Special chair made for a special friend.
ARI is a custom-designed chair created according to a client's physical attributes and aesthetic preferences. The client in this case was my partner paired up for the project. The final full-scale design were to fit on a single 4' x 8' sheet of 3/4" plywood and only rely on wood joinery techniques, as no adhesives and fasteners were to be used.
Meet my client
My client Arianne expressed that many of the pre-existing chairs were unsuitable for her small stature (she is 4' 10"!) . And because of this reason, she had developed a habit of putting her legs up on the seat; however, the seat would often be short of space.
Upon client interview, I was prompted to design a chair that accommodated her habitual posture all the while encouraging other of her usual “sitting” activities - such as relaxing - as to differentiate my design from pre-existing chairs, and therefore to truly establish the chair as her "own."
Defining the needs
The foremost design objective was to devise an ergonomically-correct design; collecting the anthropometric data of the client was key. This information guided me in finding the right physical dimensions that accommodated her body and postures and thus allowed me to build the basic framework of the chair.
Setting the mood right
The next important design objective was to integrate her wants in aesthetics. The client was asked to collect a series of photos of chairs that she liked. Arianne’s favorite style were geared towards simplicity, the use of geometry, and cleanliness. These stylistic ideas were kept in mind in future aspirations.
With Arianne's needs and wants in mind, many concepts were explored. The challenge was to seamlessly incorporate the ergonomic knowledge from research with the chair's overall form. Amongst all, this particular design was chosen to become the basis for the initial prototype, as it was deemed to balance both the client's bodily needs and aesthetic wants the most elegantly. The form offered plenty of room to fit Arianne's body well, but its composition was simple and yet interesting enough because of the combination of different geometric shapes at opposing angles.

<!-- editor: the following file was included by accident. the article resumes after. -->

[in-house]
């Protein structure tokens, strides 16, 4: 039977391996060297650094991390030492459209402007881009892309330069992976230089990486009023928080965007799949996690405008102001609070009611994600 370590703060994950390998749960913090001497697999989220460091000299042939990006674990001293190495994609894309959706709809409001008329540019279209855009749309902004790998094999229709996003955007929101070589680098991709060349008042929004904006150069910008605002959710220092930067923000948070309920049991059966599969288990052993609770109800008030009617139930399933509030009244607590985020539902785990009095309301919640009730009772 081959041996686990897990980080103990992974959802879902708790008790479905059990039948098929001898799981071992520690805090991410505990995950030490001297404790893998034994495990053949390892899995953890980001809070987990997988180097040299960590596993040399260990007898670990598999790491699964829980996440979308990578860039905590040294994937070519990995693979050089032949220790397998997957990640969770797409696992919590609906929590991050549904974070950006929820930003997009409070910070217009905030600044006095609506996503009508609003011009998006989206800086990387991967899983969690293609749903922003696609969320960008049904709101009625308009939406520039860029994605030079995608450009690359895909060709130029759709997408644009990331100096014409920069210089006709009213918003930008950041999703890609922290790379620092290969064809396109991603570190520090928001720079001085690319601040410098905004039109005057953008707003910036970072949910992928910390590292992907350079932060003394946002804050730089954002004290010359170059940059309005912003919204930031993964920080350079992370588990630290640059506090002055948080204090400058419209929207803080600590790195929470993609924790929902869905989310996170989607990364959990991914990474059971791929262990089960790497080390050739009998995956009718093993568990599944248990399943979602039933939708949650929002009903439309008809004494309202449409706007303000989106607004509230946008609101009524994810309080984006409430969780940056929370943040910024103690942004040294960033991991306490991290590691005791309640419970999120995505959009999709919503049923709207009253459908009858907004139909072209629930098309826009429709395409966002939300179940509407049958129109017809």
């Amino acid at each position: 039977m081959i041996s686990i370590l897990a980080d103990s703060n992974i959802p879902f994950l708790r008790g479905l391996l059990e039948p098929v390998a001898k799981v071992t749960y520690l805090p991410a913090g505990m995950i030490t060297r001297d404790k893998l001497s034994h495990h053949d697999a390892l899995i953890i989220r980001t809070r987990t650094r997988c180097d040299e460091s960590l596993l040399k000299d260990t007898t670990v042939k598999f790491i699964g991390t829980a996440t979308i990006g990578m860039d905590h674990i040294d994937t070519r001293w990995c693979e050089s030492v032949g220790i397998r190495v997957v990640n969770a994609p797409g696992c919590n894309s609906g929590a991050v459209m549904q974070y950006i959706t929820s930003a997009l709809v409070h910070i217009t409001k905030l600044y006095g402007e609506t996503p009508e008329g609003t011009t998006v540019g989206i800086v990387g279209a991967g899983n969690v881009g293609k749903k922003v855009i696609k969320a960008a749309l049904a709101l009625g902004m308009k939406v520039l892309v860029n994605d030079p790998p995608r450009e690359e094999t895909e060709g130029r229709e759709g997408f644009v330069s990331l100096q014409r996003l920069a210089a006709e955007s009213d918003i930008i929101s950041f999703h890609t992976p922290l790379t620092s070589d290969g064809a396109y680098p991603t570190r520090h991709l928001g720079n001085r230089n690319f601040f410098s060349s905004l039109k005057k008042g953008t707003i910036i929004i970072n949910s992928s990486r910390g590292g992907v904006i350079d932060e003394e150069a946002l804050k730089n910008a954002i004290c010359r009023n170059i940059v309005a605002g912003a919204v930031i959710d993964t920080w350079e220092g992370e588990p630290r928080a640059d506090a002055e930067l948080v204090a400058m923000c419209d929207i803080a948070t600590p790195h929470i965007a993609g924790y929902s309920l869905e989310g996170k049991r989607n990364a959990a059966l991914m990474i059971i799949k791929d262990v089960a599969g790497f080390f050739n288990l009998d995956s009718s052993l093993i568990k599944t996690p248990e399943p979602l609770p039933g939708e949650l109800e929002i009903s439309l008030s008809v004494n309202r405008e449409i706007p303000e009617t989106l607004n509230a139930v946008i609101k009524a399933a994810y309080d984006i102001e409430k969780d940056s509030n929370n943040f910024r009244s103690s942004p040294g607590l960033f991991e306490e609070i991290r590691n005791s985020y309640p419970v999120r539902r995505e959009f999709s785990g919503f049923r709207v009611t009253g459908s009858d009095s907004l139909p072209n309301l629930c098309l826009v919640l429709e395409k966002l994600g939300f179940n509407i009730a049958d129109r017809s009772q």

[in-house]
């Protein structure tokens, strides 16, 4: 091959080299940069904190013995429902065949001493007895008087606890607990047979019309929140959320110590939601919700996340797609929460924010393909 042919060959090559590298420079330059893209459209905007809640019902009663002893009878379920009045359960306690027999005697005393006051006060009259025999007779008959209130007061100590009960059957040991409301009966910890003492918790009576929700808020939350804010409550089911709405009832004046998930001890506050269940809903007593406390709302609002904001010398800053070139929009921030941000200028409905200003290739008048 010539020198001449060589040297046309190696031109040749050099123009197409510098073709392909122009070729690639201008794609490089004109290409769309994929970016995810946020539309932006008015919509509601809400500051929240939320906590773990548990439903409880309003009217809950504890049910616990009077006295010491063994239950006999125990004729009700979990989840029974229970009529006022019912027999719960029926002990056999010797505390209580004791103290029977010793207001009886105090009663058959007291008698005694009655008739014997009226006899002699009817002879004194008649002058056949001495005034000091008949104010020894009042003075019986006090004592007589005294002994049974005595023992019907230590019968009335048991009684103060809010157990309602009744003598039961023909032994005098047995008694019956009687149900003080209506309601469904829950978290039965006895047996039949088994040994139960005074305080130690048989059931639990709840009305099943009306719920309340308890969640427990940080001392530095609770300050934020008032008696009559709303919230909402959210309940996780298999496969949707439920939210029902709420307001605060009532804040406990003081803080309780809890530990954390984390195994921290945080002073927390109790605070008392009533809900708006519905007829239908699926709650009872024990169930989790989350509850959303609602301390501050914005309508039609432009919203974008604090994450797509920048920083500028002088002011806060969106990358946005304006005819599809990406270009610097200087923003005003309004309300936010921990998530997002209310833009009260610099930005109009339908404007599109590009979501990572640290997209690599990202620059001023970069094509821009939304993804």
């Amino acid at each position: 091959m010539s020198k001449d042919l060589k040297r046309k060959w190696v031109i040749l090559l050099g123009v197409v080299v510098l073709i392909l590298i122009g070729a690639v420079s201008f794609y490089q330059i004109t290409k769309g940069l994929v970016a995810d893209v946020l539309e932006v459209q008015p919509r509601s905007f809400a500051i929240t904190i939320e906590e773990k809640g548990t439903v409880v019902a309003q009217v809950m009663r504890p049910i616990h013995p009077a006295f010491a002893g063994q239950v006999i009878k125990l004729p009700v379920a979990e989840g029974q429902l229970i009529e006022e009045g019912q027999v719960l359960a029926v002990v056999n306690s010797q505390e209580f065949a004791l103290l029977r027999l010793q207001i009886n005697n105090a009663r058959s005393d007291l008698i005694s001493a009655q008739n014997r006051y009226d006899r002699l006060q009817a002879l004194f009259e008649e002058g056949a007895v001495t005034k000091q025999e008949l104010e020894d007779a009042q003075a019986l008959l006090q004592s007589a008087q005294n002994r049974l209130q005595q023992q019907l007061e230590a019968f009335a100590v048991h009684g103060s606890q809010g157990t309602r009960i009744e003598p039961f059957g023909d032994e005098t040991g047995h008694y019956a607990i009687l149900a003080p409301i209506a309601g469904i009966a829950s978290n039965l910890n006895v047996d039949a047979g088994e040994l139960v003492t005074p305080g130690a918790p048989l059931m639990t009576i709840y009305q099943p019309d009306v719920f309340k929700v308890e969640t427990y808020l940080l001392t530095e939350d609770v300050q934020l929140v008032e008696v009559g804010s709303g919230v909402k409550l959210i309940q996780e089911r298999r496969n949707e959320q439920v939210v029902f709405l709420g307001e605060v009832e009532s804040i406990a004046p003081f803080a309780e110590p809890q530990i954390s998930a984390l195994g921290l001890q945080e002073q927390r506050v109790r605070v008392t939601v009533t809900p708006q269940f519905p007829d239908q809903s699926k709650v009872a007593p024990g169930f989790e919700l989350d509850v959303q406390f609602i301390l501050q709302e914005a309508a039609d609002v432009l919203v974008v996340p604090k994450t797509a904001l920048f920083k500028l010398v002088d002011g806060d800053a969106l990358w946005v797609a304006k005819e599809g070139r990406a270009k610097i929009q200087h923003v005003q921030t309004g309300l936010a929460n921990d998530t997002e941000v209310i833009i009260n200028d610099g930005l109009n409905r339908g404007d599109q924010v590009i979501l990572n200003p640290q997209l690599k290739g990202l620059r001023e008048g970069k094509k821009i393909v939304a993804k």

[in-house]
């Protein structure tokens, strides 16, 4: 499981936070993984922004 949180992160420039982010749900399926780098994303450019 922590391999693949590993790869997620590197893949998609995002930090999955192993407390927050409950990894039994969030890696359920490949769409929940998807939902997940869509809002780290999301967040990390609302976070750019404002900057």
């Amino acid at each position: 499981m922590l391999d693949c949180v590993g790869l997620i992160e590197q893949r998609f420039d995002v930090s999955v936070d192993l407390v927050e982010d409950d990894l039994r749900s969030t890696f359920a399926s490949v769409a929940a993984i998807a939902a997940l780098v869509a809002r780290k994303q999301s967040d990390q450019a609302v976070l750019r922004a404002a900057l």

... and problems
After the first full-scale prototype was built, a formative usability testing was conducted to determine which areas of the design needed more improvements.
Stepping closer to maximum client happiness.
The measurement error made in the initial prototype was accommodated by decreasing the overall height and bringing back the reclining angle of the back rest. The seat received a "cutout" as the initial prototype's material near the knees would rub into her legs and cause her to sit with tension. To further implement stability for the final design, a support piece was added in between the two legs and the middle piece to lock the pieces in place; The middle piece was laminated to provide strength at the center of gravity. Whereas Arianne's experience with the initial prototype was seemingly "awkward," she could now rest her feet firmly on the ground, relax comfortably, and change her postures with much more ease.
Bit more tweaks here and there.
As I was going into building the final product, every piece and joinery was crafted with care since one of the biggest aesthetics emphasis was on cleanliness. This approach was not only an attempt to satisfy my client's personal wants, but also an important process to infuse beauty into the design's simplicity.
A different play of angles were applied on the final design in order to keep the form more interesting. Curvatures were created at the legs to accompany the addition of rounder edges; the support piece and the backrest received "cutouts" as well in order to keep unity. With these editions, what used to be the planar in the initial prototype transformed into something more visually dynamic and interesting.
One-of-a-kind design? Check.
The Bespoke Seating Device Project
Spring 2016 | Georgia Institute of Technology